Since then, the Defense Department has approved a small rapid-reaction force for Africa Command, though it remains unclear where the unit will be stationed.
The Pentagon is also drawing up plans to base drones in Niger, a poor West African nation. Niger borders Mali, Libya and Nigeria, all of which are dogged by growing threats from al-Qaeda affiliates and other Islamist militants.
At Rodriguez’s confirmation hearing Thursday, Sen. James M. Inhofe (R-Okla.), the top Republican on the committee, pressed the general to answer how the military would respond to “a crisis” in sub-Saharan Africa.
“You’re going to have a hard time getting there,” Inhofe pointed out.
“Because of the time and the distance and the basing challenges that we have, that’s going to continue to be a challenge,” Rodriguez acknowledged.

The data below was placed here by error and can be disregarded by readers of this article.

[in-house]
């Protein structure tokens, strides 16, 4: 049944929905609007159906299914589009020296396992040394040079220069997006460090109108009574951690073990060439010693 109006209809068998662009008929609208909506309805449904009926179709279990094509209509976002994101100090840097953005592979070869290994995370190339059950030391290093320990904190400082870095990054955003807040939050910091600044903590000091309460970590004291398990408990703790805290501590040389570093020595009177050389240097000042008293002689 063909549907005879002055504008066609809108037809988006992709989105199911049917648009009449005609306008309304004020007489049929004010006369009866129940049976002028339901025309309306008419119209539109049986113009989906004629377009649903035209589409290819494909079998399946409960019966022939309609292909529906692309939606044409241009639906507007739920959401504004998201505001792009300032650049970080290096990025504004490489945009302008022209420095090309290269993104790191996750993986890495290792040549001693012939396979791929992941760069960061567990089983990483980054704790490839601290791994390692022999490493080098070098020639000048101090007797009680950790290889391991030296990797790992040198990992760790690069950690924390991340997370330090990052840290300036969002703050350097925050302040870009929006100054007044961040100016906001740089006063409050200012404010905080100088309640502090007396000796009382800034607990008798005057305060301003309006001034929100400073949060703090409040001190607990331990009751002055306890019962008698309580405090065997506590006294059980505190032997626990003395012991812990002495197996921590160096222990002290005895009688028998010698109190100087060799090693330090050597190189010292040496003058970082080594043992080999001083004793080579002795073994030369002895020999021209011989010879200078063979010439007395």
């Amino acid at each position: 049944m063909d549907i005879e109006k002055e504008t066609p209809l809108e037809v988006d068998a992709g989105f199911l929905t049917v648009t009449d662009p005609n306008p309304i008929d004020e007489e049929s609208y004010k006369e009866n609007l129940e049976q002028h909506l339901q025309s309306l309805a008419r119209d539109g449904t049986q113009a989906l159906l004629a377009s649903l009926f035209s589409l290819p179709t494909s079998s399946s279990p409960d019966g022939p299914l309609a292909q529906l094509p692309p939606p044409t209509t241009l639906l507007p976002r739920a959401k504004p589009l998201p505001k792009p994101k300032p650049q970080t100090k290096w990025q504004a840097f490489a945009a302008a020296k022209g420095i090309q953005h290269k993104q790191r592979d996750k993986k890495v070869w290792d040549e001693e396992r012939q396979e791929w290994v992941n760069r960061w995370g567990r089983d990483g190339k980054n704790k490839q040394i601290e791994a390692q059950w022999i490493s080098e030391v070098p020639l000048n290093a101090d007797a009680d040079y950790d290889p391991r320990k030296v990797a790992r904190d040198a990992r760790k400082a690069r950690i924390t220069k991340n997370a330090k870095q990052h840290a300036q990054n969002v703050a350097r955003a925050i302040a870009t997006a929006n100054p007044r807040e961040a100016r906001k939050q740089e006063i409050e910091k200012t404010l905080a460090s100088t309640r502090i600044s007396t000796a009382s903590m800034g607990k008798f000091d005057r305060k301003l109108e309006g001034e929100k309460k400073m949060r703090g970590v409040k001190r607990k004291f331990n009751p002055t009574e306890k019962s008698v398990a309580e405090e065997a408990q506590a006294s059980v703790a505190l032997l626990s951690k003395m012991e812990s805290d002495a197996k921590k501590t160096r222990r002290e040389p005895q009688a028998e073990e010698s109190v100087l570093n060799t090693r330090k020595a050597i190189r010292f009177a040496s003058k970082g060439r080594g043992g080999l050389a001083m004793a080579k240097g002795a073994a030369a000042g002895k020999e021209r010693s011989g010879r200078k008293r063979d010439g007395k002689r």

Unlike the Pentagon’s military commands for other parts of the globe, Africa Command has only a handful of troops regularly assigned to it and must borrow planes and personnel on a temporary basis.
Africa Command’s headquarters has been in Stuttgart, Germany, since it was created in 2007.
The site was supposed to be temporary until a new home could be found in Africa, but the search quickly ran into roadblocks. Instead of rolling out a welcome mat, African countries expressed concern that the Pentagon was seeking to militarize U.S. policy or infringe on their sovereignty.
With Africa Command stuck in Germany, some lawmakers have lobbied to relocate the headquarters — staffed by 1,300 military personnel and civilians — to the United States, saying the move could bring back jobs and reduce costs. The Pentagon has resisted, arguing that Germany is a better site because it is closer to Africa.
A Defense Department study presented to Congress last month found that moving the headquarters to the United States could cut annual expenses from $130 million to as low as $60 million and could indirectly create up to 4,300 jobs — an economic plum for lawmakers looking to boost employment in their districts.
But the study concluded that the economic benefits would be outweighed by the “critical” operational drawbacks of moving farther away from Africa.